“My parents say that they just see me as ‘their kid’ while still letting friends of the family and/or relatives say some pretty racist stuff to me when I was growing up. I’m 26 now, and I just realize how not okay that all was.” – Grace R.
“I constantly felt like I was sticking out among family & friends, I forgot how comforting it can be to have friends that look like you. Being a transracial adoptee is such a unique experience, so unique that at times it feels almost isolating.” – Julie M.
“Growing up Asian in predominantly white communities, I didn’t understand the importance of representation until I saw myself being represented. With that comes questions, confusion, and pain surrounding racial and cultural belonging.” – Phoebe M.
“I feel like I don’t fit. Anywhere. Not in my current family…they’re too white. Not in my first family…they’re a world away. I’ve accepted that I’ll never fit. Anywhere.” – Sara G.
“Alienation. Wherever I turned, I was constantly reminded that I did not fit the society around me. I am a Latina, but I have no connection to that culture. I grew up white, but I absolutely do not look like it. Alienation wherever I looked.” – Carmen C.
“For me, trans-racial adoption feels like a constant journey through an identity crisis- a never-ending cycle of grieving, shedding, discovering, losing, gaining, analyzing, & understanding.” – Lauren Castillo
“Being a transracial adoptee means living a life of being misunderstood while also being surrounded by assumptions made by others of your own life. It also means never fitting in anywhere, except for maybe the home you make yourself.” – Alexis Bartlett
“My white adoptive mom once told me that she believed in nurture over nature until I started exploring my black identity and “acting culturally black.” I still live with the fact that my mom adopted me with the belief that she could love the black out of me. It continues to break my heart, more than thirty years later.” – Dr. Abby Hasberry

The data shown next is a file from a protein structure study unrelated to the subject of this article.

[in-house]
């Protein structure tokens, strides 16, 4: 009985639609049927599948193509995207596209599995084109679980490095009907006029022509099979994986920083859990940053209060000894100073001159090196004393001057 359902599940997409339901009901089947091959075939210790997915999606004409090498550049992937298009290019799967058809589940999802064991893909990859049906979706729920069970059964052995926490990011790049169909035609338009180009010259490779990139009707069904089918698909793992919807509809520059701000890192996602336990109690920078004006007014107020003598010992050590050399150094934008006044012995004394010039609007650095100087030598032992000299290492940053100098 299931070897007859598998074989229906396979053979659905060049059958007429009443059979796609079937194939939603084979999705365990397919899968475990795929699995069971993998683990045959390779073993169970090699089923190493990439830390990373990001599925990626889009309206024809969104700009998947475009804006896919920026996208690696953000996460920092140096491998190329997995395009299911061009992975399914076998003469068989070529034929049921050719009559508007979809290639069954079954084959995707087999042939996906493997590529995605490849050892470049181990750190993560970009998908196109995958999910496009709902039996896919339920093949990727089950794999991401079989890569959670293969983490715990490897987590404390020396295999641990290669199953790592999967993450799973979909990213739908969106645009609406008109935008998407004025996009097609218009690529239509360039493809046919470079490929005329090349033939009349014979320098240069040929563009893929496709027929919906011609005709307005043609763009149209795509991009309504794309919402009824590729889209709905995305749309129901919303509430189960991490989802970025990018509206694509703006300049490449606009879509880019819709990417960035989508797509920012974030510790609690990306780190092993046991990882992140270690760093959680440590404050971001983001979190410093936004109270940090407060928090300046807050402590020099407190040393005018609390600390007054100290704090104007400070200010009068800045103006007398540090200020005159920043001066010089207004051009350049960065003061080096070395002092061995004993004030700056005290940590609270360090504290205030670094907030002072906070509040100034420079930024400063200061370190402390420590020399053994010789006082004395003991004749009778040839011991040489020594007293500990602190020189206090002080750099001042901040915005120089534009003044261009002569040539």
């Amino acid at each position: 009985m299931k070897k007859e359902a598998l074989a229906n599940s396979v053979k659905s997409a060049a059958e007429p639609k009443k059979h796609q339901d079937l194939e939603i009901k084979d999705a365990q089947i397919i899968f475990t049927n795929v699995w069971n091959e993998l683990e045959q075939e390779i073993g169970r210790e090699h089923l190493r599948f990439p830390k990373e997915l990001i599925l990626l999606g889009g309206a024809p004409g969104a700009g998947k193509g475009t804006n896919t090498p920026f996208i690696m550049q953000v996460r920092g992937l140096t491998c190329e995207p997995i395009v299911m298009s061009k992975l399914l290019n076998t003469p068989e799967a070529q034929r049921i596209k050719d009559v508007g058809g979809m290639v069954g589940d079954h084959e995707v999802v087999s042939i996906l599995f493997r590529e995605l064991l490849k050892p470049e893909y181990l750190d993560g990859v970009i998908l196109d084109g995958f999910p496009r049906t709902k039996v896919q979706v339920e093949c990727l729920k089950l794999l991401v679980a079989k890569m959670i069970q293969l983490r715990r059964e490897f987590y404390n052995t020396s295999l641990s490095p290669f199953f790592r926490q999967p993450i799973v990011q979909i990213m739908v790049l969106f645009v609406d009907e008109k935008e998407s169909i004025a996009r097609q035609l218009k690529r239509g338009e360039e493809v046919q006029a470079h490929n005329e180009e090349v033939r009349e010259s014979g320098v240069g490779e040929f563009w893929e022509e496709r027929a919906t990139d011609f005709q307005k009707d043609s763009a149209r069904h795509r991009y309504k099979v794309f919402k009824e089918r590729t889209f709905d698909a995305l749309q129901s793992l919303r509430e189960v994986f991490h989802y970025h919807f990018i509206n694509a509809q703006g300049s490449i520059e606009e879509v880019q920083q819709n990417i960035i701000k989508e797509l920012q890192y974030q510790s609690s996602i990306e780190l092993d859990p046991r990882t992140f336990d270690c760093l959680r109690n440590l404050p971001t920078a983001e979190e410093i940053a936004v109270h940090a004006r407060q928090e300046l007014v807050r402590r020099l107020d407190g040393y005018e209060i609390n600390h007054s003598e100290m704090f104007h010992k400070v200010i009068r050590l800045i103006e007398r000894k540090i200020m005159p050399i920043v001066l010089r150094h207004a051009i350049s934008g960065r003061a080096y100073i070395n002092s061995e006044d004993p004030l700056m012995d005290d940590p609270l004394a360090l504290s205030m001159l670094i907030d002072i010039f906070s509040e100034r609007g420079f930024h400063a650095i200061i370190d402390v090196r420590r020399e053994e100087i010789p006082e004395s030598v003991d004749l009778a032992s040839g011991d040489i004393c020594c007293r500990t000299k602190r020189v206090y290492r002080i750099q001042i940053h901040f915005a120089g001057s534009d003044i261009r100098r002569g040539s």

“You are stronger than your shadows. Sure there has been major upheaval in our life. I was 26 when I was half told I was even trafficked or adopted. All a bit shady, but I know who I am because I spent my life being me and built myself up one day at a time. Hard days? Yes. Gamut of terrible feelings? Of course, racist attacks, obviously from within my family and not, BUT only if you allow externalities define you does it transform you. Do it yourself, you’ll be happier and less upset. Ciao. Iranian adoptee to an Italian family, raised in Canada.” – Flavia Nasrin Testa
“I grew up thinking I was a fraud. Not enough of anything, but always too much. I was told I was no different, so what I was feeling could not be true. There is a hollowness to my sense of self that will always be there.” – I Used to Be Sam
“As a transracial adoptee adult, who was raised with the “colorblind” worldview, I was dangerously unprepared for college, city life, and the world. Leaving for college, I vividly remember being convinced racism was not real. As an adult, navigating Blackness, Whiteness, racism, and discrimination for the first time without the “cloak of (white) privilege” life was devastating and demoralizing for me. I felt bamboozled in college, after college, and in many instances in life still to this day.” – Molly E. McLaurin